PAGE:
University of New Haven, USA
Dequan Xiao received a PhD degree in chemistry from Duke University. From 2009 to 2013, he worked as a postdoctoral associate at Yale University. Since 2013, He becomes an assistant professor at the University of New Haven. His research interests focus on developing theoretical and computational chemistry methods to study materials properties and to perform inverse molecular design, for the applications in renewable energy science, soft matters, biophysics, and green chemistry. He has published 25 peer-reviewed articles, obtained 4 patents, and written two review articles on “inverse molecular design ” and “green catalysts for biomass conversion ”, respectively.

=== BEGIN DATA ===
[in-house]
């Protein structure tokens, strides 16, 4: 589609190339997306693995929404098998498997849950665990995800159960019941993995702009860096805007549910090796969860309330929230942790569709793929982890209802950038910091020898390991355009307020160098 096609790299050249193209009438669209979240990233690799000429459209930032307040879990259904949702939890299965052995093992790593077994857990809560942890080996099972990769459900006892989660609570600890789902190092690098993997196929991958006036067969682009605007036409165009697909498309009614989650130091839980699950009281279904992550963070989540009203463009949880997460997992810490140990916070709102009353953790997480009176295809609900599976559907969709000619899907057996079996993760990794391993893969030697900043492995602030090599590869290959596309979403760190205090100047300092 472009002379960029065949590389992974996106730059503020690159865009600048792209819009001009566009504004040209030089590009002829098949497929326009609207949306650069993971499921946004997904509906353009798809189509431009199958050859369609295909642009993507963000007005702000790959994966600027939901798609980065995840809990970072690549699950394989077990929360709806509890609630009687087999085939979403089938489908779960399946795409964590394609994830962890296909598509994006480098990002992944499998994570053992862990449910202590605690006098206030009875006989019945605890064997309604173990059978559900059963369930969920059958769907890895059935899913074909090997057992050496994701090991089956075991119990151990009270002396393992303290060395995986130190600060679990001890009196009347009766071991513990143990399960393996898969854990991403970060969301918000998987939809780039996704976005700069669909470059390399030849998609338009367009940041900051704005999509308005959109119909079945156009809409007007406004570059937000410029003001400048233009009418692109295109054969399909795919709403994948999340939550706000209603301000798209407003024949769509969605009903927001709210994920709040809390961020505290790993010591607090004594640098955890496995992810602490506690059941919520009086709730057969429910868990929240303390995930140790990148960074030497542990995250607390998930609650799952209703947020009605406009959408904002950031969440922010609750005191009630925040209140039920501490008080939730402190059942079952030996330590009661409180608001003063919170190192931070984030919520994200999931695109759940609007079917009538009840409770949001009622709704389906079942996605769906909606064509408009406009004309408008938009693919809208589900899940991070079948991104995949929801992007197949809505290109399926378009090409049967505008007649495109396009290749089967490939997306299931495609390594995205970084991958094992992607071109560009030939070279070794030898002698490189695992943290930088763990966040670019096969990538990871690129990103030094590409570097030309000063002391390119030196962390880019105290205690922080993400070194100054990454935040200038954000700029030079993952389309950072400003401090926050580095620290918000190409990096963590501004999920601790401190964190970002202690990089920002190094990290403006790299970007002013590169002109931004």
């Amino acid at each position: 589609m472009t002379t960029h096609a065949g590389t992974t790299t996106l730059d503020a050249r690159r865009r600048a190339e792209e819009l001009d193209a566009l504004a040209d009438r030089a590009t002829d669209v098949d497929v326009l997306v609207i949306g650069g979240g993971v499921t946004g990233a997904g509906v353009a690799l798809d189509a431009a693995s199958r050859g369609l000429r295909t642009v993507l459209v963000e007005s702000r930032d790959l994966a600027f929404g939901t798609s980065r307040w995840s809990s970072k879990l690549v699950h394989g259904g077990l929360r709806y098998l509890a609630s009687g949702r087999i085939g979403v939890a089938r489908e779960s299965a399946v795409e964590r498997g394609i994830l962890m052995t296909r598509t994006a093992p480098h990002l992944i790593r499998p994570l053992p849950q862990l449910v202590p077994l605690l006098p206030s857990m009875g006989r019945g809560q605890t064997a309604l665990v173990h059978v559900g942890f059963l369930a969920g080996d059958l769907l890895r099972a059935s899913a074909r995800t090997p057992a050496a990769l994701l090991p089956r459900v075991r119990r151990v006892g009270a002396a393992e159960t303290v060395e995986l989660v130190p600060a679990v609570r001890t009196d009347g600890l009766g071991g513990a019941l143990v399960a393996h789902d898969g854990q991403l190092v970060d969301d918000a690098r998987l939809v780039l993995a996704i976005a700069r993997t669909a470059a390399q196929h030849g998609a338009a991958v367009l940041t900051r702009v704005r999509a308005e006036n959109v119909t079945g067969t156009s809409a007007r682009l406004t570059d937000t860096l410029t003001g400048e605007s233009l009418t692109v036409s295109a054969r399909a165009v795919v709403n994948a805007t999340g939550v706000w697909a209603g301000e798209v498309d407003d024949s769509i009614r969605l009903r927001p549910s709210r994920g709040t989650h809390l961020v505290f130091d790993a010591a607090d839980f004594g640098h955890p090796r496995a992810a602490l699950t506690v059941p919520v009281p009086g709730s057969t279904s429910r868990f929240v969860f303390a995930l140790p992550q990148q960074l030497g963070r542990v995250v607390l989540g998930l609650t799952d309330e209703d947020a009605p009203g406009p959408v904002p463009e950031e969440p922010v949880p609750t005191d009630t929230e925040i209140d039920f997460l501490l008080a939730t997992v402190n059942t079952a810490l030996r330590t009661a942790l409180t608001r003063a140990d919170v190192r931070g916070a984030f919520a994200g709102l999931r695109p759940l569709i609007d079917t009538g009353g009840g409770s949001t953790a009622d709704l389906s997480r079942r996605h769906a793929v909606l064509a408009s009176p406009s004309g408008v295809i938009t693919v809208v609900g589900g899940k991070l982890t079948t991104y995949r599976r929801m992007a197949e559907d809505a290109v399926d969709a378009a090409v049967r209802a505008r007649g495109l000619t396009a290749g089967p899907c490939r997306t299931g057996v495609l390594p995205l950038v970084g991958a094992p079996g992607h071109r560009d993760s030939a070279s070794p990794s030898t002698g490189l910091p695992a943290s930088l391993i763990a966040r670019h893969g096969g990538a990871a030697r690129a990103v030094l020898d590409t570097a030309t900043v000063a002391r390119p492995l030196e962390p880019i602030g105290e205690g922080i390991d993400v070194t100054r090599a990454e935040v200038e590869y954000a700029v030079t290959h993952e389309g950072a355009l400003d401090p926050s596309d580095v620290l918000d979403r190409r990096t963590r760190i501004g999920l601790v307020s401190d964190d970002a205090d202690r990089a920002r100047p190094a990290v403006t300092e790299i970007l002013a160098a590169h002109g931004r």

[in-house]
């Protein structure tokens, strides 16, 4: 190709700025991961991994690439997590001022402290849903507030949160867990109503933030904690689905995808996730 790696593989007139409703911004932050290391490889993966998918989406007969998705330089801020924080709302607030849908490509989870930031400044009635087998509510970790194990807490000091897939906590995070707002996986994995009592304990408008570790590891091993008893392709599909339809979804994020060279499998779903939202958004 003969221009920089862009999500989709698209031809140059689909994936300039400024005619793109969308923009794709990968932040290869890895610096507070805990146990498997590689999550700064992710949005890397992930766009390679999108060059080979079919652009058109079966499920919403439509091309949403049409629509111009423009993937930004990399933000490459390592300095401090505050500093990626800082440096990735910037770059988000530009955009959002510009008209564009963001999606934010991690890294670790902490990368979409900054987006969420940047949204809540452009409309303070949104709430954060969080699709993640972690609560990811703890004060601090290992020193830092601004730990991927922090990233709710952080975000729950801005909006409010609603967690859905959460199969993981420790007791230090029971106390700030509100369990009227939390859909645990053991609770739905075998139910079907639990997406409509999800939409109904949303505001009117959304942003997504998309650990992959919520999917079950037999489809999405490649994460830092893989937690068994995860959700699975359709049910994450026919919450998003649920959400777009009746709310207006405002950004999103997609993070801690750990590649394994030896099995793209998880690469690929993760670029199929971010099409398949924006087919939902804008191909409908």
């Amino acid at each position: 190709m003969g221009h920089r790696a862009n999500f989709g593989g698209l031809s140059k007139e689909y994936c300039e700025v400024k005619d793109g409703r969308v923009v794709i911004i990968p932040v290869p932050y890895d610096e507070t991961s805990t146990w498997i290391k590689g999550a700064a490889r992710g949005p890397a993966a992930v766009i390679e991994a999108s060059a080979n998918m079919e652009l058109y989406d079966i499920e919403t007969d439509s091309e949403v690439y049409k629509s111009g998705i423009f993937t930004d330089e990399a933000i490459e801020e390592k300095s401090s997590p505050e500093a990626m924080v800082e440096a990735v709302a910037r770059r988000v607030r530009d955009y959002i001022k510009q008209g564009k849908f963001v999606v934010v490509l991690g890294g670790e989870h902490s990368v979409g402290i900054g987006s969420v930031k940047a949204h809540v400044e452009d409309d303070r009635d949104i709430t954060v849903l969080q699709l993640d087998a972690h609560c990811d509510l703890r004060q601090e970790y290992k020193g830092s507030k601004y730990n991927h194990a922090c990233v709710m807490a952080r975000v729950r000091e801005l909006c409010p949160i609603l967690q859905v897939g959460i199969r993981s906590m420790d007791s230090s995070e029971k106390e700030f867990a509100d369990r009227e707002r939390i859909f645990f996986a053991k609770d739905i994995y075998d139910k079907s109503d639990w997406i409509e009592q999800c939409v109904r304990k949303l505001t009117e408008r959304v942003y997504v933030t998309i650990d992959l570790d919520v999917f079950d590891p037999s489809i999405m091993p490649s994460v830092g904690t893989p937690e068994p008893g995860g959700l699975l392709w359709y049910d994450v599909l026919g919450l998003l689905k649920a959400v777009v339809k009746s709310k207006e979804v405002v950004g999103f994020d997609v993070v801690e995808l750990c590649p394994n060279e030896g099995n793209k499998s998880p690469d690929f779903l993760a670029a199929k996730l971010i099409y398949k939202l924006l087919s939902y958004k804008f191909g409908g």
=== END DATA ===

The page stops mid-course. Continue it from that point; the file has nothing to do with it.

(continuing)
Owing to the development in modern theoretical and computational chemistry (e.g., density functional theory), predicting molecular properties using accurate and efficient quantum chemistry methods becomes more and more practical. As a consequence, inverse molecular design approaches based on quantum chemistry have emerged as an attractive computational approach to take on the challenges in materials discovery. In this presentation, I will introduce an inverse molecular design method based on the tight-binding electronic structure theory and the scheme of linear-combination-of-atomic-potential (called TB-LCAP) for the design of green catalysts for biomass conversion. Our approach of inverse molecular design aims at searching for optimum points on the hypersurfaces defining the property-structure relationships, and then mapping out the molecular structures at the optimum points, leading to enhanced efficiency and success rate for materials discovery. We have applied the TB-LCAP inverse design method to successfully design nonlinear optical materials and dye-sensitized solar cells. In this talk, I will present our recent progress on developing the TB-LCAP method for the inverse design of green catalysts for biomass conversion.
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